Shiva Tandava Stotram is a stotra (Hindu hymn) that describes the Hindu god Shiva’s power and beauty. It is traditionally attributed to Ravana, the rakshasa King of Lanka and devotee of Shiva. Both the ninth and tenth quatrains of this hymn conclude with lists of Shiva’s epithets as destroyer, even the destroyer of death itself. Alliteration and onomatopoeia create roiling waves of resounding beauty in this example of Hindu devotional poetry.
In the final quatrain of the poem, after tiring of rampaging across the Earth, Ravana asks, “When will I be happy?” Because of the intensity of his prayers and ascetic meditation, of which this hymn was an example, Ravana received from Shiva powers and a celestial sword.
When Ravana was tired of rampaging across the earth, he returned to Shiva to request moksha, release from the bondage of endless rebirth. Lord Shiva replied that he had granted Ravana the boon of indestructibility. Ravana’s poignant cry in the final quatrain of poetry — “When will I be happy?” is echoed by modern man in his quest for earthly fulfillment and ultimate liberation from its bondage.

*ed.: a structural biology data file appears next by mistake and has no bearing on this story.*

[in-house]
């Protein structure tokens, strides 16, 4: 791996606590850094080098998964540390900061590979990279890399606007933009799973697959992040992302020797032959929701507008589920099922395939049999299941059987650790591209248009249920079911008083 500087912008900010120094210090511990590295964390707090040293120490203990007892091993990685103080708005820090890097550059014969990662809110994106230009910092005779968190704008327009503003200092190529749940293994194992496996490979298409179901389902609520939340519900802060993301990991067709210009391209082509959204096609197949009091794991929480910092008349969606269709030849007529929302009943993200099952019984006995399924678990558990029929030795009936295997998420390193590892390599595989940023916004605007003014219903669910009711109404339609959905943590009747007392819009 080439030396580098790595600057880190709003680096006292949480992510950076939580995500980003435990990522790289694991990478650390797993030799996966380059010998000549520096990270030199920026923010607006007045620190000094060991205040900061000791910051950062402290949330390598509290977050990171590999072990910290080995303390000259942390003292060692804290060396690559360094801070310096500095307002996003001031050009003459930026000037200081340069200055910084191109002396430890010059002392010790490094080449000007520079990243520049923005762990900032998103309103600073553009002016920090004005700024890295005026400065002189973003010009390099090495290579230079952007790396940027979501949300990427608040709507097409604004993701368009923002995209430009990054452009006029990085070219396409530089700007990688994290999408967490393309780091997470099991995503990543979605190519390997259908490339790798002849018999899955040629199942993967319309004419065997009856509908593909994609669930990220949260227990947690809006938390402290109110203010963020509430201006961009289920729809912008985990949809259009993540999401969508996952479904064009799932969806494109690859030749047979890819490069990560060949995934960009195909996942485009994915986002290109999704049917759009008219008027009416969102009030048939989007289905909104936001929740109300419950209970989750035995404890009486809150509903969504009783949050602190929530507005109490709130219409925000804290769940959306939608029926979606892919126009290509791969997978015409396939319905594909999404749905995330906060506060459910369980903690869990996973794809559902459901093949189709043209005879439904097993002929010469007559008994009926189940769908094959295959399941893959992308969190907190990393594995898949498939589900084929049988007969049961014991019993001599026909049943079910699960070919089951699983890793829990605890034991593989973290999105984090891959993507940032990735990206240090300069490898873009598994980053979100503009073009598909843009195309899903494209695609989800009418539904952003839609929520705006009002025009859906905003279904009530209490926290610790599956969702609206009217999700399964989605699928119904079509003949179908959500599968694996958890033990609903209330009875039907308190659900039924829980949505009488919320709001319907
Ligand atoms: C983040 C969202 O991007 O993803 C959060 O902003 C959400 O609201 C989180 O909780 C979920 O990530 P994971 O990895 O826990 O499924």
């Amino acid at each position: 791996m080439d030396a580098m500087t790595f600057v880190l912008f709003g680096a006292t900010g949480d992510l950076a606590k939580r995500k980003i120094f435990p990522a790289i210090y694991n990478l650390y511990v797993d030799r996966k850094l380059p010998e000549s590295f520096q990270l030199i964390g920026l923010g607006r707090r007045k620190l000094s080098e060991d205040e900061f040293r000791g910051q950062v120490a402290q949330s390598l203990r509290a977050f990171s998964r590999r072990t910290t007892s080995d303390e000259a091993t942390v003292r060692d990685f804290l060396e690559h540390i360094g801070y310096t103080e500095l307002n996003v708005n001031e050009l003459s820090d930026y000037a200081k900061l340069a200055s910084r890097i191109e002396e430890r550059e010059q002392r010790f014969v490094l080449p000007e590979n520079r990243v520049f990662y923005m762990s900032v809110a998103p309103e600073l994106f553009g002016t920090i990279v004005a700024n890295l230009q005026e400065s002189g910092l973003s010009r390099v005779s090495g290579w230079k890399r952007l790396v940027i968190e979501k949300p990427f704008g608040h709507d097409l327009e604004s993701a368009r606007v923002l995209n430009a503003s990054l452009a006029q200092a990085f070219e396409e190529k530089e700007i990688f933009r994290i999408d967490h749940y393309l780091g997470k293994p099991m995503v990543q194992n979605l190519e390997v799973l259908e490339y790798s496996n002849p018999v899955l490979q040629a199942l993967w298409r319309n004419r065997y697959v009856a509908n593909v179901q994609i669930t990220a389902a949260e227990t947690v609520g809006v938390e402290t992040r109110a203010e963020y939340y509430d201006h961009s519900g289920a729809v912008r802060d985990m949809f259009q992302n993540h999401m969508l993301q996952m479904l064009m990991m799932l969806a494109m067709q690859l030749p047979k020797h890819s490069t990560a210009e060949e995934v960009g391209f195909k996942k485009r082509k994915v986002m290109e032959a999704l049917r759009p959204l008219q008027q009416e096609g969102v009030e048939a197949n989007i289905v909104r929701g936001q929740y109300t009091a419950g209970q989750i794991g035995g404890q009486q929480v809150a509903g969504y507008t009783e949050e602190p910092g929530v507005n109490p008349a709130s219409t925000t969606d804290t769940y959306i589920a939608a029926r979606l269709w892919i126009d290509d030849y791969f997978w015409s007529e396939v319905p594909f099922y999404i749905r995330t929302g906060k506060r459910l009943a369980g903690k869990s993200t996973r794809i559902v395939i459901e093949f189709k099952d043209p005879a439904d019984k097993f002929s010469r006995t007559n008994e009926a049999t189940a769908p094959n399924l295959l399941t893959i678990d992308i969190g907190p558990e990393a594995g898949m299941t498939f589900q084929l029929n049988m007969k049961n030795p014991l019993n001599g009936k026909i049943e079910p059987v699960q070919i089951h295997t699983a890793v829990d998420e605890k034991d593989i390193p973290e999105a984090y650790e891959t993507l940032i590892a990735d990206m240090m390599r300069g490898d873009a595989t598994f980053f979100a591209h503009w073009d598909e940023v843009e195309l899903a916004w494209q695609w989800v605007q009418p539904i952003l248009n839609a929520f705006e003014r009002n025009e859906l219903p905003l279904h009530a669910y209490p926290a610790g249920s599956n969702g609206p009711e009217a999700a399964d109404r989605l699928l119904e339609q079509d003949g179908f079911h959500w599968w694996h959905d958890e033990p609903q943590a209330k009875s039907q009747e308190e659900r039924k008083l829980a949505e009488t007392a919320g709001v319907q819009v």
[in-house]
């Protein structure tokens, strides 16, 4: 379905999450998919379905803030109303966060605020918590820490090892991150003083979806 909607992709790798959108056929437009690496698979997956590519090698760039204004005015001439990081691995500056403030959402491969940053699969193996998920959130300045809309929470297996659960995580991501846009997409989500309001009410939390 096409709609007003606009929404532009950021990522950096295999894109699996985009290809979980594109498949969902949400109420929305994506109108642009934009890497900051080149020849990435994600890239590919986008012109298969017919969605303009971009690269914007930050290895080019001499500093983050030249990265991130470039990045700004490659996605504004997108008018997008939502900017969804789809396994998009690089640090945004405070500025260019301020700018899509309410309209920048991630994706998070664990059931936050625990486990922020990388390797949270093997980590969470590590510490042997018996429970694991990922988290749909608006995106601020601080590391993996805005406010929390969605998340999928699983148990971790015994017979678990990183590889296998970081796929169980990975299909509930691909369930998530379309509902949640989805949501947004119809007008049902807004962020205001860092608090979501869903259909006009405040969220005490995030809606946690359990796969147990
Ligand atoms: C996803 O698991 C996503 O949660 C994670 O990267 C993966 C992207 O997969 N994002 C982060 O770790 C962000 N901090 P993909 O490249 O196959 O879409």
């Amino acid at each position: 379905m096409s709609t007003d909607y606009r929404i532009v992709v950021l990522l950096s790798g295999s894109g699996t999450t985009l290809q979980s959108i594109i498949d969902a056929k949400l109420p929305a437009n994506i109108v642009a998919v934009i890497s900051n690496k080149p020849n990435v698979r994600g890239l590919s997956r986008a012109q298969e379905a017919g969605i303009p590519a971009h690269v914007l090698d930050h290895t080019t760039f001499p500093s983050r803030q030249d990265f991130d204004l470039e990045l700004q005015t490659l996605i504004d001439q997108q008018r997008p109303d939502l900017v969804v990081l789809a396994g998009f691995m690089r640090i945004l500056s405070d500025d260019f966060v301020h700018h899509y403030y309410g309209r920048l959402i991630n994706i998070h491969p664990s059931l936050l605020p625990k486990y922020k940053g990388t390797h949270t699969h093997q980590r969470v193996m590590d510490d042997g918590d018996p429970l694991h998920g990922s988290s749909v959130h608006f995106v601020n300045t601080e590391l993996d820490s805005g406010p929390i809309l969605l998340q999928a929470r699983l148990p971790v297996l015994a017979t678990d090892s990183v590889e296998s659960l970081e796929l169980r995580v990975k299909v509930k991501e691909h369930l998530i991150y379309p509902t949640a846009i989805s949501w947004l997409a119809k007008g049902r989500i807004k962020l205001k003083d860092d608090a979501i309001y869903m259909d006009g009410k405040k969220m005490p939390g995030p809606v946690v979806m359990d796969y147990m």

A compelling and complex personality, Ravana is for many Hindus a legendary hero, a scholar of immense intelligence and the devoted husband of one of traditional five perfect women, Mandodari. Ravana married Maya’s daughter, Mandodari, who was a very beautiful & righteous wife. He had a son by her, named Meghanaada (which means the ‘sound of the clouds’ or the ‘sound of thunder’). Meghanaada defeated Indra, the king of Gods, and earned the title of ‘Indrajit’. Ravana’s great-grandfather was Brahma (God of Ultimate Knowledge). He had advanced knowledge of mathematics, science and Ayurveda.
He was obsessed with his powers and was egoistic, and to display and prove his powers he was about to move Mount Kailash (the abode of Shiva who was his ancestor God). He managed to lift the mountain but Shiva immediately placed it back just by pressing his toe crushing Ravana’s fingers in the process. That is when Ravana sings “Shiva Tandava Stotra” and he was spared and blessed with chandrahas (moon sword by Shiva) considered one of the most powerful weapons in Hindu mythology.